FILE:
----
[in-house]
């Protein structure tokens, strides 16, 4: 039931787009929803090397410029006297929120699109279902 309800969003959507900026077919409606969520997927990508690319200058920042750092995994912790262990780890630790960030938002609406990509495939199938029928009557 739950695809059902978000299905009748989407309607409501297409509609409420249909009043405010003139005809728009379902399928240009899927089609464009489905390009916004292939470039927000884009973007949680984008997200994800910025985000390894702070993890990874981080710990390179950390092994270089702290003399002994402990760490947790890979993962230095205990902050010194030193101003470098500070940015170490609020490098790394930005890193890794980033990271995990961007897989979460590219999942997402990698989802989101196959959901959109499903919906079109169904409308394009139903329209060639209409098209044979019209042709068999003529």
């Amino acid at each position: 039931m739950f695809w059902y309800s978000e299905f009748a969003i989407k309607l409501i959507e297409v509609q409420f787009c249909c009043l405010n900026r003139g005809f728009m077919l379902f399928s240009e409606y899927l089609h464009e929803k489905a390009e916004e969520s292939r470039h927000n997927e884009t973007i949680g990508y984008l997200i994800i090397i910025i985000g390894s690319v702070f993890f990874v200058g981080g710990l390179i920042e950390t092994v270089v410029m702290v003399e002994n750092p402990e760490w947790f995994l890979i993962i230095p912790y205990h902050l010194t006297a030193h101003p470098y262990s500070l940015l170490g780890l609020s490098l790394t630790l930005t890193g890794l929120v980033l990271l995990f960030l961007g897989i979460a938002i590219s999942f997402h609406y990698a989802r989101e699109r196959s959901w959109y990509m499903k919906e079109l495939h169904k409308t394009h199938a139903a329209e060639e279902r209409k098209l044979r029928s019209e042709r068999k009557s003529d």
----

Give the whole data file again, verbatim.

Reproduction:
[in-house]
């Protein structure tokens, strides 16, 4: 039931787009929803090397410029006297929120699109279902 309800969003959507900026077919409606969520997927990508690319200058920042750092995994912790262990780890630790960030938002609406990509495939199938029928009557 739950695809059902978000299905009748989407309607409501297409509609409420249909009043405010003139005809728009379902399928240009899927089609464009489905390009916004292939470039927000884009973007949680984008997200994800910025985000390894702070993890990874981080710990390179950390092994270089702290003399002994402990760490947790890979993962230095205990902050010194030193101003470098500070940015170490609020490098790394930005890193890794980033990271995990961007897989979460590219999942997402990698989802989101196959959901959109499903919906079109169904409308394009139903329209060639209409098209044979019209042709068999003529």
């Amino acid at each position: 039931m739950f695809w059902y309800s978000e299905f009748a969003i989407k309607l409501i959507e297409v509609q409420f787009c249909c009043l405010n900026r003139g005809f728009m077919l379902f399928s240009e409606y899927l089609h464009e929803k489905a390009e916004e969520s292939r470039h927000n997927e884009t973007i949680g990508y984008l997200i994800i090397i910025i985000g390894s690319v702070f993890f990874v200058g981080g710990l390179i920042e950390t092994v270089v410029m702290v003399e002994n750092p402990e760490w947790f995994l890979i993962i230095p912790y205990h902050l010194t006297a030193h101003p470098y262990s500070l940015l170490g780890l609020s490098l790394t630790l930005t890193g890794l929120v980033l990271l995990f960030l961007g897989i979460a938002i590219s999942f997402h609406y990698a989802r989101e699109r196959s959901w959109y990509m499903k919906e079109l495939h169904k409308t394009h199938a139903a329209e060639e279902r209409k098209l044979r029928s019209e042709r068999k009557s003529d």